Introduction to sociolinguistics

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Introduction to sociolinguistics

  1. 1. Aulia nNisa Khusnia, M.A Muhammadiyah University of Purwokerto
  2. 2.  Example 1 Ray : Hi, mum Mum: Hi. You’re late Ray: Yeah, that bastard kept us in again What is sociolinguistics? Sociolinguistics is study the relationship between language and society (Holmes, 1995: 1)
  3. 3.  Sociolinguistics conveys social meaning  Language serves a range of functions 1) to ask for 2) to give people information 3) to express indignation 4) to express admiration and respect, etc.
  4. 4. 1. What you call your mother in different contexts: (a) Addressing her (i) at home alone with her (ii) on the telephone with friends listening (iii) in a shop (b) Referring to her (i) at home to another family member when she is present
  5. 5. (ii) at home to another family member when she is not present (iii) to an acquaintance who doesn’t know her (iv) to a sales assistant in a shop when she is present
  6. 6. (a) Addressing your mother (i) mum, mummy, mom, ma (ii) mother, mater. (iii) mother (b) Referring to your mother (i) mum, mom (ii) the old lady, our mam (iii) my mum (iv) my mother
  7. 7. Participant • Who is speaking • Who are they speaking to Setting • Where are they speaking to Topic and Function • What is being talked about? • Why are they speaking?
  8. 8. Social distance scale • (participant relationship) • Intimate relationship or distant relationship Status scale • Participant scale • Low varieties or high varieties Formality Scale & 2 functional scales • Setting or type of interaction • Relating to the purposes or topic of interaction
  9. 9. Why people use one set of forms in some contexts, but different forms in others The step which need to be taken in providing an explanation are 1. to identify clearly the linguistic variation involved e.g. vocabulary, sounds, grammatical construction, dialects, languages) 2. to identify clearly the different social or non- linguistics factors which lead speakers to use one form rather than another
  10. 10. e.g features relating to participants, setting or function of interaction
  11. 11.  When two varieties of the same language are used (H & L)  H formal e.g. religion, newspaper, broadcasting, education, etc  L informal e.g. education (discussion) , gossiping, and shopping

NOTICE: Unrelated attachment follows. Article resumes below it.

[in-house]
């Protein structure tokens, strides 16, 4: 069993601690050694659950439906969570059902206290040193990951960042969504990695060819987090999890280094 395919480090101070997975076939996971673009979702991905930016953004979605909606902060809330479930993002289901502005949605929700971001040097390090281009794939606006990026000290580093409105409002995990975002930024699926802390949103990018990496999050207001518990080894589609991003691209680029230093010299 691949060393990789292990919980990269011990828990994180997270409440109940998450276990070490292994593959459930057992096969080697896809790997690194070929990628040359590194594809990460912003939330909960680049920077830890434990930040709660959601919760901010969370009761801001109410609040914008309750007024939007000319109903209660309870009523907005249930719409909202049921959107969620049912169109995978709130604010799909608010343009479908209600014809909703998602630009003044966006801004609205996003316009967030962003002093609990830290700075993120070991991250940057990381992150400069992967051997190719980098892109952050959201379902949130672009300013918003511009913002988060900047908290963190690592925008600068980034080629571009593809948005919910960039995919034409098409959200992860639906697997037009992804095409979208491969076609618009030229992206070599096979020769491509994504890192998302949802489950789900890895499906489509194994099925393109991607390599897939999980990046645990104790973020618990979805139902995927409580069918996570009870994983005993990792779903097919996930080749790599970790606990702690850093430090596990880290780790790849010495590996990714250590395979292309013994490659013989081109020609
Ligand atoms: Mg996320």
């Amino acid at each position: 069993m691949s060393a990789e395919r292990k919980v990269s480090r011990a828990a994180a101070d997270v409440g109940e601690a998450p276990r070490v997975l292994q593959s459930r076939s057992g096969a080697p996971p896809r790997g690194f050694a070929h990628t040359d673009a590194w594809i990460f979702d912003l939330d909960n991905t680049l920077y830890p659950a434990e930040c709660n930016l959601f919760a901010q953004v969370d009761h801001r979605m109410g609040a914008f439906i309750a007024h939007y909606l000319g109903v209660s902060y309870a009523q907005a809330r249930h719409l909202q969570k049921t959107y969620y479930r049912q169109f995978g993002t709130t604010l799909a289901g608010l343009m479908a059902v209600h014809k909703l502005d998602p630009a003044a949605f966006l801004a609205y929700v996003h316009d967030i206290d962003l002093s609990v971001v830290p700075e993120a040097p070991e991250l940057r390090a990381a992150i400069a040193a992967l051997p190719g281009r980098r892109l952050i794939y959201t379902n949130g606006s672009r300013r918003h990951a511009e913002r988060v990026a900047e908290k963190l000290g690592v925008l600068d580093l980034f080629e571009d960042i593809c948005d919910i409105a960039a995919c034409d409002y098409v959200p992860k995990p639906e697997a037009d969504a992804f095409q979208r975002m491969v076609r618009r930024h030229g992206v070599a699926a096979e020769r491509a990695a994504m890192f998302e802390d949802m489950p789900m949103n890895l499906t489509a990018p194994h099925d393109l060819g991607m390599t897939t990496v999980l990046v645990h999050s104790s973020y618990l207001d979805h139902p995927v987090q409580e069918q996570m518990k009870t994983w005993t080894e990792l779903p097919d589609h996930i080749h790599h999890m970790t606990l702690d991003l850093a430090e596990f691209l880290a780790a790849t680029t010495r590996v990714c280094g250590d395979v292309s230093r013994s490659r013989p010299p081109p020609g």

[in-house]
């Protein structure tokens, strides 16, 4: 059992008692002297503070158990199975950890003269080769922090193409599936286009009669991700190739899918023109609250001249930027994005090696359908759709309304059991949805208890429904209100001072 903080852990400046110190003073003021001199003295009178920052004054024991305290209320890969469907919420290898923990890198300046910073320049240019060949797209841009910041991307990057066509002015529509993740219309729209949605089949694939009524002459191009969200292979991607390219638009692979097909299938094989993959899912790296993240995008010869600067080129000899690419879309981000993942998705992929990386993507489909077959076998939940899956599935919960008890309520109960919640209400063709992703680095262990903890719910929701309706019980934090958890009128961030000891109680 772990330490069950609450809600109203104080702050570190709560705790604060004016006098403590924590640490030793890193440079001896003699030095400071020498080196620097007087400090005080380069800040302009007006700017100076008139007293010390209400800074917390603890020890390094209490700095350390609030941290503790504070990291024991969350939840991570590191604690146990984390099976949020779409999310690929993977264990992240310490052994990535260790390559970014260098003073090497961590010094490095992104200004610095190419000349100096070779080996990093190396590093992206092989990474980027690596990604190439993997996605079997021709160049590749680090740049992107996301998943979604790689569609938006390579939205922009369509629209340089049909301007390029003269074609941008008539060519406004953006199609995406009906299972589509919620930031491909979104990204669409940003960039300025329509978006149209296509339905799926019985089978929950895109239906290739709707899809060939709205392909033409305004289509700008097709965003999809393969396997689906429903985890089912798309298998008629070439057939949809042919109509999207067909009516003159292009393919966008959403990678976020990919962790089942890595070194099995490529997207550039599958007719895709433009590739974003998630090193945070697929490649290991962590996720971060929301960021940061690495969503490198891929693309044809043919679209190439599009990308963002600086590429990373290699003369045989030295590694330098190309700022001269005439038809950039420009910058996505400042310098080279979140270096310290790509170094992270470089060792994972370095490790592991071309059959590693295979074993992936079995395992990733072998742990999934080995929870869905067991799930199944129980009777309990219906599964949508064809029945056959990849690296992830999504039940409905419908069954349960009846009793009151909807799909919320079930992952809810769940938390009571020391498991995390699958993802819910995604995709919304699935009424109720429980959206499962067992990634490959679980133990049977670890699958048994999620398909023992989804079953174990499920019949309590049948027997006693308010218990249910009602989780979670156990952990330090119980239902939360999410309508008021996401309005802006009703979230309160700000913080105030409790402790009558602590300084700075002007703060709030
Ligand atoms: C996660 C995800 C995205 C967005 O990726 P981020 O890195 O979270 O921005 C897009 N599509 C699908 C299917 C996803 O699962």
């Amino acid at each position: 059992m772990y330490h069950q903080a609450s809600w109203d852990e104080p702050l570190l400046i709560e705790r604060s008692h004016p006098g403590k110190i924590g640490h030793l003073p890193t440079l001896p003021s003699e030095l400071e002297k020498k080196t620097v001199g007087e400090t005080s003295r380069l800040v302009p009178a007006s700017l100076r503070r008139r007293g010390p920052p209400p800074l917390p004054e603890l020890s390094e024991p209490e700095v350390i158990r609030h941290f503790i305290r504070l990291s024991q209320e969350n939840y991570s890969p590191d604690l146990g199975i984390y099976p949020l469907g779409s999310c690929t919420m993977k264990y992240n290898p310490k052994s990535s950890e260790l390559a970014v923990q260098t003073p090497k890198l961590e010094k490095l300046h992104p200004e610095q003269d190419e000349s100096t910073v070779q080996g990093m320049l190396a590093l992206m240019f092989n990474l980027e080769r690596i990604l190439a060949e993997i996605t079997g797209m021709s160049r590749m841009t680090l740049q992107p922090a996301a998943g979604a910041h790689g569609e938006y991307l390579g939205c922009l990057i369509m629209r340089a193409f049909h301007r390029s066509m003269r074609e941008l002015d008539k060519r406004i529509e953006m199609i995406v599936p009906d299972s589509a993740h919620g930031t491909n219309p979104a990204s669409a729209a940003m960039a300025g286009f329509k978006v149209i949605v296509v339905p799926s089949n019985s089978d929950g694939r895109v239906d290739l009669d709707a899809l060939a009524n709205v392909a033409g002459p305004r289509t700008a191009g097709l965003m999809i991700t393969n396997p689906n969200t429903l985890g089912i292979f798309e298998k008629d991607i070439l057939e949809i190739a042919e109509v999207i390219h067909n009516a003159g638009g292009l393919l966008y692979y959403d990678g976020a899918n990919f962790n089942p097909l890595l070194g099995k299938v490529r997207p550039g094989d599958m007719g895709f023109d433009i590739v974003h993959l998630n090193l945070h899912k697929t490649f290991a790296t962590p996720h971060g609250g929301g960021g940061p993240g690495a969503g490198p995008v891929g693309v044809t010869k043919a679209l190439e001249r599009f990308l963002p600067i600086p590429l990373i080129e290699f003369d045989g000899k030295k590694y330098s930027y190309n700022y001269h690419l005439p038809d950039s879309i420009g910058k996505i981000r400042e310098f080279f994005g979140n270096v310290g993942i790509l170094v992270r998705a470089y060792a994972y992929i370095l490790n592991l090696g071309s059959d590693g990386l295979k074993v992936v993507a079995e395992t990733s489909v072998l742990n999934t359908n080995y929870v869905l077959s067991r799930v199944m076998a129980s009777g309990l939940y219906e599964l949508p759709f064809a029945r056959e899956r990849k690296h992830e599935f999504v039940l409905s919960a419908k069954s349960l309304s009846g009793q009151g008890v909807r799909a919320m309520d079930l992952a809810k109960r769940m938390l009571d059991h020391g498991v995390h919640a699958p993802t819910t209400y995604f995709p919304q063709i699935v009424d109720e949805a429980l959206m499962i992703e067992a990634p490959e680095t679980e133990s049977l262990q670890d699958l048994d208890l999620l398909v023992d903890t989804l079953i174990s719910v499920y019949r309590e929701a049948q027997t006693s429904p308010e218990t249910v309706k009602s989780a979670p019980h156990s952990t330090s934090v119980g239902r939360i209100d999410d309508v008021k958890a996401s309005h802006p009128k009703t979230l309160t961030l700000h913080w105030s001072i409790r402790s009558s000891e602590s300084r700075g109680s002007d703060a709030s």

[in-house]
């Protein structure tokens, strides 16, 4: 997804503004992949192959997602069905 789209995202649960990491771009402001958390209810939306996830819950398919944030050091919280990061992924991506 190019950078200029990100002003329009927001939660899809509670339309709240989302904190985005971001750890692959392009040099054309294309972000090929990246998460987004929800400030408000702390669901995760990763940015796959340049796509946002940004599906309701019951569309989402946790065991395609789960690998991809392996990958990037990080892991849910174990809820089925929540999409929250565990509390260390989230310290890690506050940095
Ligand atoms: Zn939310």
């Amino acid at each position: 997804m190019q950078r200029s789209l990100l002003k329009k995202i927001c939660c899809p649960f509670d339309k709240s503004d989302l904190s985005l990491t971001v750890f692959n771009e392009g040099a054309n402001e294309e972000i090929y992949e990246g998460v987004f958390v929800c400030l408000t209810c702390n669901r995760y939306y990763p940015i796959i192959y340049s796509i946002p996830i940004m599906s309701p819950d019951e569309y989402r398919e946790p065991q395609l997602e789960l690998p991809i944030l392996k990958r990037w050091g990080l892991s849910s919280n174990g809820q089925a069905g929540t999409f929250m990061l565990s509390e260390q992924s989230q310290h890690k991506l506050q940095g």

12. 12.  Language shift use one language to different language two distinct codes in different domains use different varieties of just one language for their communicative need  Language death ( language are no longer spoken anywhere)  Language loss ( the process of language death gradually loss of fluency and competence by its speaker)
  13. 13.  Economic People learn English- dominated countries to get a job  Social (i) no active steps to maintain their ethnic language (ii) not see it as offering any advantages to their children
  14. 14. a. The pattern of language use more domains- more chances b. Demographic factors c. Attitudes to minority language identity and culture self esteem
  15. 15.  Vernacular language a language which has not been standardized and has no official status  Lingua francas describes a language serves as a regular means of communication between different linguistic groups in multilingual speech community
  16. 16. 1. has no native speaker 2. a means of communication between people who don’t have a common language 3. Pidgin linguistics structures such as: sound, vocabulary, grammatical features, a new variety ( borrowing/ emerging from some languages) 4. Example: in Papua New Guinea, Pidgin Chinese English spoken by Chinese languages a Neo Melanesia / Tok Piksin
  17. 17.  Jamaican Creol English based  Haitian Creol French based
  18. 18. from word to word from style to style from group to group
  19. 19.  Holmes, Janet.1996. Introduction to Sociolinguistic. England: Longman Group.  Wardhaugh, Ronald. 1998. An Introduction to sociolinguistics. USA: Blackwell Publisher Inc.

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